In these playable art works the audience are invited to take up the controls and navigate a Pacific or British character through the a newly-discovered world. For Māori this included taming the harsh environment; for colonialist Pakeha it was taming the savages.

Maoriland Adventures

Half-blood is an exhibition that challenges the history and myths associated with both Māori and Pakeha identity through two playable digital artworks by graphic designer Johnson Witehira. The works, projected side-by-side in the gallery space, present two narratives; the arrival of Māori and the arrival of Pakeha in Aotearoa New Zealand. The audience are invited to take up the controls and navigate a Pacific or British character through the alien landscape, with each forced to overcome challenges in their newly-discovered worlds. For Māori this included taming the harsh environment; for Pakeha it was taming the savages.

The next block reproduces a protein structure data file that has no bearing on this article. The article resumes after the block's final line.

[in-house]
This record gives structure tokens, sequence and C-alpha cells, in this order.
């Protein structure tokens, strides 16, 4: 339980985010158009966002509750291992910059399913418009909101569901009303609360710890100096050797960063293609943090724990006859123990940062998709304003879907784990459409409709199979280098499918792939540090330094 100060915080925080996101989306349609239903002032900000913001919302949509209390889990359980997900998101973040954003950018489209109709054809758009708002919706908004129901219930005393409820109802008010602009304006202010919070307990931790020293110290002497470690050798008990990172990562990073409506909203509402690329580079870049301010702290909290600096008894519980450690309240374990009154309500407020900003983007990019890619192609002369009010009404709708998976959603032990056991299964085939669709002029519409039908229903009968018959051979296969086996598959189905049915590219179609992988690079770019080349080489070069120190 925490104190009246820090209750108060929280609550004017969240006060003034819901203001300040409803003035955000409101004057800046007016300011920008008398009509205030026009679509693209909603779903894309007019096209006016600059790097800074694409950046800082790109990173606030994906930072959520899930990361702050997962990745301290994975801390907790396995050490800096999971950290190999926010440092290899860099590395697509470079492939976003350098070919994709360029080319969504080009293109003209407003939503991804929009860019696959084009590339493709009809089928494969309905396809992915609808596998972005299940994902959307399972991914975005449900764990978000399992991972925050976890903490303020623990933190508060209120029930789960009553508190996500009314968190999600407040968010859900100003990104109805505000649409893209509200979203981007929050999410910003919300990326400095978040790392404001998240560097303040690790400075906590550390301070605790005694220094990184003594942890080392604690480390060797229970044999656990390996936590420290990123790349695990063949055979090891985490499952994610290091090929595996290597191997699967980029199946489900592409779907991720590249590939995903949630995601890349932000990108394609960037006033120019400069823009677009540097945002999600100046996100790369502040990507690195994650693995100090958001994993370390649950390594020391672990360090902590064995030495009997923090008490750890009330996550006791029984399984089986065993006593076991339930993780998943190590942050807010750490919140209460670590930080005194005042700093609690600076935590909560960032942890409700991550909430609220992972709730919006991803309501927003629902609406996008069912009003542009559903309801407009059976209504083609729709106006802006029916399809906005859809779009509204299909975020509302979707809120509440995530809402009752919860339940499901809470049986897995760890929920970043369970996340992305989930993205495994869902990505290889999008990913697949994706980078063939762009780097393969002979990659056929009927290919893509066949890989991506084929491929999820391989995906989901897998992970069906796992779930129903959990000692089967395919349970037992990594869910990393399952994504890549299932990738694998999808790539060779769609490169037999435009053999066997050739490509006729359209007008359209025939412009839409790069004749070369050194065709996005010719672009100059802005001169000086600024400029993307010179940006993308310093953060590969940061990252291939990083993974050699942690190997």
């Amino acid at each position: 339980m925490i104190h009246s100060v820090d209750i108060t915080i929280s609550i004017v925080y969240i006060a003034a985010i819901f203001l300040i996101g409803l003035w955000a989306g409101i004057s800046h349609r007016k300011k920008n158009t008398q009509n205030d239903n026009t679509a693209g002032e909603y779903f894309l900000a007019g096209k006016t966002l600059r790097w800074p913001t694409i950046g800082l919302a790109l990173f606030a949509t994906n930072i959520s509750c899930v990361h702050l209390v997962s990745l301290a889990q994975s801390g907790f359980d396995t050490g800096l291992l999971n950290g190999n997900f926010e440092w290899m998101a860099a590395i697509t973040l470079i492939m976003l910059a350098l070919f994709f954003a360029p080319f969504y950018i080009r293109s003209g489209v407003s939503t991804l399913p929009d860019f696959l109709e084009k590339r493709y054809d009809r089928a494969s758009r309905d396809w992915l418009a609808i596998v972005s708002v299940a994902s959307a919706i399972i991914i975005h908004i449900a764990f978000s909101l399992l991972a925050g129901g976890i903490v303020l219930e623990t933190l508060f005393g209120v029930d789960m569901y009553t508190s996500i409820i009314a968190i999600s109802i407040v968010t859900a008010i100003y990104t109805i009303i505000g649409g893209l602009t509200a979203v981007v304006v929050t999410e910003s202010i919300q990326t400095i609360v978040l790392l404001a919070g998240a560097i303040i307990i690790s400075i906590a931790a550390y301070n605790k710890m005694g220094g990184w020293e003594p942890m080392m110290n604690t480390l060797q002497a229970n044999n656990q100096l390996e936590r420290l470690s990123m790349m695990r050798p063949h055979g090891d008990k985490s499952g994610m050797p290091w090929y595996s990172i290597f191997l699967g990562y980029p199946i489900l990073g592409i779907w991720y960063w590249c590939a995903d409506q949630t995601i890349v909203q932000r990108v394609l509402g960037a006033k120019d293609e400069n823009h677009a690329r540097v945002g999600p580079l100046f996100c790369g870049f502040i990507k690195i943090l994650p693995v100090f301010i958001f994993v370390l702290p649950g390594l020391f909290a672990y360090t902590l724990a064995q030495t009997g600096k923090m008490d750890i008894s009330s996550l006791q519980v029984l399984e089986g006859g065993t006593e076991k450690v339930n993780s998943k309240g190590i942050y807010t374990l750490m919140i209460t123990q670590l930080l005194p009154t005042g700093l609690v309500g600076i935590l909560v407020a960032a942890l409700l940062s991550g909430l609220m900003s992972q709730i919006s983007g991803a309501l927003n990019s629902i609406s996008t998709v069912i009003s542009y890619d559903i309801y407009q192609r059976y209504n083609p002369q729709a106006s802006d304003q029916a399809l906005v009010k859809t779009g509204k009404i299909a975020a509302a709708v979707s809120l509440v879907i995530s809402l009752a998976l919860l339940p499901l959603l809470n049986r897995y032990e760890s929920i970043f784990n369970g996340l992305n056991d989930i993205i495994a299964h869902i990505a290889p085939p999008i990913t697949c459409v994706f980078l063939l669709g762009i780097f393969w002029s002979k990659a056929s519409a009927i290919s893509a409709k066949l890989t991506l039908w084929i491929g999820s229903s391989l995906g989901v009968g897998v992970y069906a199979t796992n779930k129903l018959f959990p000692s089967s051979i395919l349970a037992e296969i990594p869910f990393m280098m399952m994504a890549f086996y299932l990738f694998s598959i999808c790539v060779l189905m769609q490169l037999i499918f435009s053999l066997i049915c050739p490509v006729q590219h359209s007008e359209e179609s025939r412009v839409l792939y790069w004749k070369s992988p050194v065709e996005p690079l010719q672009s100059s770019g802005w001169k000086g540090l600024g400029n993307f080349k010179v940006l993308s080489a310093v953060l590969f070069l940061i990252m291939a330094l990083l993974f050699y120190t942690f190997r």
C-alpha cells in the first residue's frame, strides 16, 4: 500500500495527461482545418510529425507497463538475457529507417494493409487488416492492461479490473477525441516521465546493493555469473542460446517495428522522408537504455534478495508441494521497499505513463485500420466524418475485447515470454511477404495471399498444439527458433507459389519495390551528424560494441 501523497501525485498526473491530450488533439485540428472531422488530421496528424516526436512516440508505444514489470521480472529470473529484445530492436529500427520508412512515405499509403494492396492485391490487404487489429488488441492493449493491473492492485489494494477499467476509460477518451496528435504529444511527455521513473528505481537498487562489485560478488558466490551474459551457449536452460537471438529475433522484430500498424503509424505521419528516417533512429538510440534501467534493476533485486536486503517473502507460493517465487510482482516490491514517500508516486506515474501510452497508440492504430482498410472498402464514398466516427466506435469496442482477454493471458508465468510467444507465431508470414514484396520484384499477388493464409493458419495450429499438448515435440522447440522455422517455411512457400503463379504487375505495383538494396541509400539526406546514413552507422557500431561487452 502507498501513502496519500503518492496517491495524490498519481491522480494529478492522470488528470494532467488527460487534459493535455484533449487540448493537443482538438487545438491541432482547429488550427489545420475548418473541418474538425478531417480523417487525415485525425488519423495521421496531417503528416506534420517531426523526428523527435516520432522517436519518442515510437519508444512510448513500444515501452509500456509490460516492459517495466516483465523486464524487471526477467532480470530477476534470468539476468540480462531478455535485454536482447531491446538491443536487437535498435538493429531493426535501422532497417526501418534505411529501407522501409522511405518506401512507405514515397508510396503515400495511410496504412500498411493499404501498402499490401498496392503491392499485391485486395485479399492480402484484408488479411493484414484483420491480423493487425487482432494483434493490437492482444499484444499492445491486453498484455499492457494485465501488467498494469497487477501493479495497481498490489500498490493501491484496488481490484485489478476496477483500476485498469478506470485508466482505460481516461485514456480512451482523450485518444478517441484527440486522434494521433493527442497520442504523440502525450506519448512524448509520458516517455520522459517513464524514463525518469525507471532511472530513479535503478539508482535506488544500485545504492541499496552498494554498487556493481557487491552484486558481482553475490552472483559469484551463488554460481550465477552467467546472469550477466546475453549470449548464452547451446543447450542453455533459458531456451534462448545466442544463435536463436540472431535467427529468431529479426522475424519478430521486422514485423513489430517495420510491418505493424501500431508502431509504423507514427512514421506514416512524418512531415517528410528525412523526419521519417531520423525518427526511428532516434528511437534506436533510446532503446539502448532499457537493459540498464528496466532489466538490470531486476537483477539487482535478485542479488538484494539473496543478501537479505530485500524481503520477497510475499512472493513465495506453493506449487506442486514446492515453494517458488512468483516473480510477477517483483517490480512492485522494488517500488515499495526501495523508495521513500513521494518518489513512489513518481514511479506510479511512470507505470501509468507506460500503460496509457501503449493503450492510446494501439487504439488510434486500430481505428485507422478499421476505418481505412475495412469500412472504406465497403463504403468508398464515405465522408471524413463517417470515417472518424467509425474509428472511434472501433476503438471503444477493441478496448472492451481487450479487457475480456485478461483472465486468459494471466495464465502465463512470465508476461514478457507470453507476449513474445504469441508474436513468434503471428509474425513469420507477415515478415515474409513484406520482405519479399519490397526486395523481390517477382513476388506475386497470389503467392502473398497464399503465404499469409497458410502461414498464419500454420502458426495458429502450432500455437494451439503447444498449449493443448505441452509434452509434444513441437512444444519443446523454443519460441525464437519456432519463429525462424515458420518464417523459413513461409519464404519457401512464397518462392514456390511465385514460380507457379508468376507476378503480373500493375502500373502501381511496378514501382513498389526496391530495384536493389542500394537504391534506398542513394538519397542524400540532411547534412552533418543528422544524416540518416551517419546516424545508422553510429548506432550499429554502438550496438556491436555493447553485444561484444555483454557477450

Satire is put to use in these works to explore the darker reality of our shared history. The Māori-centred artwork asks questions about the accidental and deliberate destruction of environments and wildlife – while in the Pakeha artwork, we see Māori subjugated by the introduction of disease, religion and guns.

Aesthetically the works draw on influences including early Māori figurative painting (such as that seen in the whare Rongopai and Nga Tau e Waru), contemporary Māori art practice, and video game art of the 80s and 90s. However, the digital medium is also used in an attempt to engage new audiences, and extend beyond the gallery. The 2D graphic style has a nostalgic link to Witehira’s own upbringing as urban Māori, while connecting to the visual art and design associated with popular subcultures – such as comics, videogames and animation. While the forms seem simple, the content of the works is rich with meaning and complexity, forcing the viewer to confront a history that some would rather forget. Who are the winners here?

 In these playable art works the audience are invited to take up the controls and navigate a Pacific or British character through the a newly-discovered world. For Māori this included taming the harsh environment; for colonialist Pakeha it was taming the savages.

In these playable art works the audience are invited to take up the controls and navigate a Pacific or British character through the a newly-discovered world. For Māori this included taming the harsh environment; for colonialist Pakeha it was taming the savages.

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